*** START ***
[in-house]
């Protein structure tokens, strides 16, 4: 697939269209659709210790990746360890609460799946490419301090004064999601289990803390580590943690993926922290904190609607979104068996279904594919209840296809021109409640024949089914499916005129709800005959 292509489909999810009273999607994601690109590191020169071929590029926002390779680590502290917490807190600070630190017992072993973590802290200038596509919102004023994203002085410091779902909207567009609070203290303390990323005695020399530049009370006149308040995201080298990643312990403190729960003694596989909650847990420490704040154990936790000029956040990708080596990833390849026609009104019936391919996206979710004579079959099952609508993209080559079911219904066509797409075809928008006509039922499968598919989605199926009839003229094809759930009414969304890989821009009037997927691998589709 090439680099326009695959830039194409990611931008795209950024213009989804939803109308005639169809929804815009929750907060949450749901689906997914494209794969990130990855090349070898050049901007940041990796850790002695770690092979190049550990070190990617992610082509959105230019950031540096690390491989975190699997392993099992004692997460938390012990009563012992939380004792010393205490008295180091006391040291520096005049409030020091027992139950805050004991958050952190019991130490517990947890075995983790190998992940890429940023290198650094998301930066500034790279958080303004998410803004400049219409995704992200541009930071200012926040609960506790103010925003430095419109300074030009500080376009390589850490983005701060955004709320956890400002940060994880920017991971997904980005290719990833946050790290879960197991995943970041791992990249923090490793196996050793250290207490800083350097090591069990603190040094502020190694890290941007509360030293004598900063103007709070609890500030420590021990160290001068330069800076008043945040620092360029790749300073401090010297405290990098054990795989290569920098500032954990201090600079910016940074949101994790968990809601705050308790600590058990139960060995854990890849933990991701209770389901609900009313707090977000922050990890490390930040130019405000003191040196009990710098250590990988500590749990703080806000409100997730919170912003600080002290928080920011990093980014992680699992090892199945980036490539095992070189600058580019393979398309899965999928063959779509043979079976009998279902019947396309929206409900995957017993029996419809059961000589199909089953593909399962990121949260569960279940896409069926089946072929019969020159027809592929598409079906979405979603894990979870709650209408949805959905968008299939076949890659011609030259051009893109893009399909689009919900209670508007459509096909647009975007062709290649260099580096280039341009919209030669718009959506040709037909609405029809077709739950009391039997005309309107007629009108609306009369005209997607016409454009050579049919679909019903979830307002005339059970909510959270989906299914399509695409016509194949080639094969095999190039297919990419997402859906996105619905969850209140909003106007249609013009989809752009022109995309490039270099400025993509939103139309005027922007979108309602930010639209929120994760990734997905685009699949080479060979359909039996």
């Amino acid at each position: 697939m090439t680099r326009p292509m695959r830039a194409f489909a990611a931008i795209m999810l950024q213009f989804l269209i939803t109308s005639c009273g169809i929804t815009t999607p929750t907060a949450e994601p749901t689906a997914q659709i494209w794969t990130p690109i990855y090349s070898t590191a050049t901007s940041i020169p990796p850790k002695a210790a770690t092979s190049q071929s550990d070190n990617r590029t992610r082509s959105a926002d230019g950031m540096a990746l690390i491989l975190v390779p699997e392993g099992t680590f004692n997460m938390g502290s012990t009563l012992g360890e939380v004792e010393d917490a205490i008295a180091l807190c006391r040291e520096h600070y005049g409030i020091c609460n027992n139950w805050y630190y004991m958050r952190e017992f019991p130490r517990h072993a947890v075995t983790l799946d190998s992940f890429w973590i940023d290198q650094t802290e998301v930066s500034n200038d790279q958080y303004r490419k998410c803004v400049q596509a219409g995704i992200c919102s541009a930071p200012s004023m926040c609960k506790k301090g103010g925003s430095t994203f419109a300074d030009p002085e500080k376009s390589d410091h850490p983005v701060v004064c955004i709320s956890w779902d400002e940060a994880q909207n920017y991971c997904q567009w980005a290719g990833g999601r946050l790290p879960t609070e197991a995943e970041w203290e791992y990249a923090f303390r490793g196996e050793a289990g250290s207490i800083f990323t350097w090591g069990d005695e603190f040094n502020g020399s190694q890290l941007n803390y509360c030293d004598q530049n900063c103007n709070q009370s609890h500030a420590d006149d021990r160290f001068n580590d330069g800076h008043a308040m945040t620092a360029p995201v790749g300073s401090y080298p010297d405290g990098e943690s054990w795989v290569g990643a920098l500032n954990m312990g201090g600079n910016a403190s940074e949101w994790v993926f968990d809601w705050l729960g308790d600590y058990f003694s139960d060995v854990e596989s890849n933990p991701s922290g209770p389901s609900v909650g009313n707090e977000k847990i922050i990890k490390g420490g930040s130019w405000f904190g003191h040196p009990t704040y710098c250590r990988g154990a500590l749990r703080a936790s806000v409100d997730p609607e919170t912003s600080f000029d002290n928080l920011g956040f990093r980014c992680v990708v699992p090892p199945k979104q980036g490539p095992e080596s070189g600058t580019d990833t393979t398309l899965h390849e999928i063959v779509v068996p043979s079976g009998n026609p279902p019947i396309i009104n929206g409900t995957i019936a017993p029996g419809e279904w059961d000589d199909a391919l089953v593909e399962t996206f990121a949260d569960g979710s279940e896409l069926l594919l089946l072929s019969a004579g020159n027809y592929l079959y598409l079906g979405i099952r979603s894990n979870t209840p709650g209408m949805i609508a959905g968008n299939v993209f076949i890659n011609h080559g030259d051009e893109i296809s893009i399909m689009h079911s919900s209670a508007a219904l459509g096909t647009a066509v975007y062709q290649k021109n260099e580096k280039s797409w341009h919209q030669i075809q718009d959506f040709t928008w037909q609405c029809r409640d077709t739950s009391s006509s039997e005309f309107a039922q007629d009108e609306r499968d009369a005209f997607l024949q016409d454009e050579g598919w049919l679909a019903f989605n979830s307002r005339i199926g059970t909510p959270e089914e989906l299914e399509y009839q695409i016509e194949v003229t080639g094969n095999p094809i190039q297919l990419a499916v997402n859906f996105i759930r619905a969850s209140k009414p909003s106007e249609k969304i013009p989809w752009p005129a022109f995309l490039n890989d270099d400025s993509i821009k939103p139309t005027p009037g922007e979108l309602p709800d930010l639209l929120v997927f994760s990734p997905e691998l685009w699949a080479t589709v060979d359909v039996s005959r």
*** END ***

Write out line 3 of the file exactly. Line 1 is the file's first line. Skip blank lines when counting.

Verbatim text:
């Amino acid at each position: 697939m090439t680099r326009p292509m695959r830039a194409f489909a990611a931008i795209m999810l950024q213009f989804l269209i939803t109308s005639c009273g169809i929804t815009t999607p929750t907060a949450e994601p749901t689906a997914q659709i494209w794969t990130p690109i990855y090349s070898t590191a050049t901007s940041i020169p990796p850790k002695a210790a770690t092979s190049q071929s550990d070190n990617r590029t992610r082509s959105a926002d230019g950031m540096a990746l690390i491989l975190v390779p699997e392993g099992t680590f004692n997460m938390g502290s012990t009563l012992g360890e939380v004792e010393d917490a205490i008295a180091l807190c006391r040291e520096h600070y005049g409030i020091c609460n027992n139950w805050y630190y004991m958050r952190e017992f019991p130490r517990h072993a947890v075995t983790l799946d190998s992940f890429w973590i940023d290198q650094t802290e998301v930066s500034n200038d790279q958080y303004r490419k998410c803004v400049q596509a219409g995704i992200c919102s541009a930071p200012s004023m926040c609960k506790k301090g103010g925003s430095t994203f419109a300074d030009p002085e500080k376009s390589d410091h850490p983005v701060v004064c955004i709320s956890w779902d400002e940060a994880q909207n920017y991971c997904q567009w980005a290719g990833g999601r946050l790290p879960t609070e197991a995943e970041w203290e791992y990249a923090f303390r490793g196996e050793a289990g250290s207490i800083f990323t350097w090591g069990d005695e603190f040094n502020g020399s190694q890290l941007n803390y509360c030293d004598q530049n900063c103007n709070q009370s609890h500030a420590d006149d021990r160290f001068n580590d330069g800076h008043a308040m945040t620092a360029p995201v790749g300073s401090y080298p010297d405290g990098e943690s054990w795989v290569g990643a920098l500032n954990m312990g201090g600079n910016a403190s940074e949101w994790v993926f968990d809601w705050l729960g308790d600590y058990f003694s139960d060995v854990e596989s890849n933990p991701s922290g209770p389901s609900v909650g009313n707090e977000k847990i922050i990890k490390g420490g930040s130019w405000f904190g003191h040196p009990t704040y710098c250590r990988g154990a500590l749990r703080a936790s806000v409100d997730p609607e919170t912003s600080f000029d002290n928080l920011g956040f990093r980014c992680v990708v699992p090892p199945k979104q980036g490539p095992e080596s070189g600058t580019d990833t393979t398309l899965h390849e999928i063959v779509v068996p043979s079976g009998n026609p279902p019947i396309i009104n929206g409900t995957i019936a017993p029996g419809e279904w059961d000589d199909a391919l089953v593909e399962t996206f990121a949260d569960g979710s279940e896409l069926l594919l089946l072929s019969a004579g020159n027809y592929l079959y598409l079906g979405i099952r979603s894990n979870t209840p709650g209408m949805i609508a959905g968008n299939v993209f076949i890659n011609h080559g030259d051009e893109i296809s893009i399909m689009h079911s919900s209670a508007a219904l459509g096909t647009a066509v975007y062709q290649k021109n260099e580096k280039s797409w341009h919209q030669i075809q718009d959506f040709t928008w037909q609405c029809r409640d077709t739950s009391s006509s039997e005309f309107a039922q007629d009108e609306r499968d009369a005209f997607l024949q016409d454009e050579g598919w049919l679909a019903f989605n979830s307002r005339i199926g059970t909510p959270e089914e989906l299914e399509y009839q695409i016509e194949v003229t080639g094969n095999p094809i190039q297919l990419a499916v997402n859906f996105i759930r619905a969850s209140k009414p909003s106007e249609k969304i013009p989809w752009p005129a022109f995309l490039n890989d270099d400025s993509i821009k939103p139309t005027p009037g922007e979108l309602p709800d930010l639209l929120v997927f994760s990734p997905e691998l685009w699949a080479t589709v060979d359909v039996s005959r």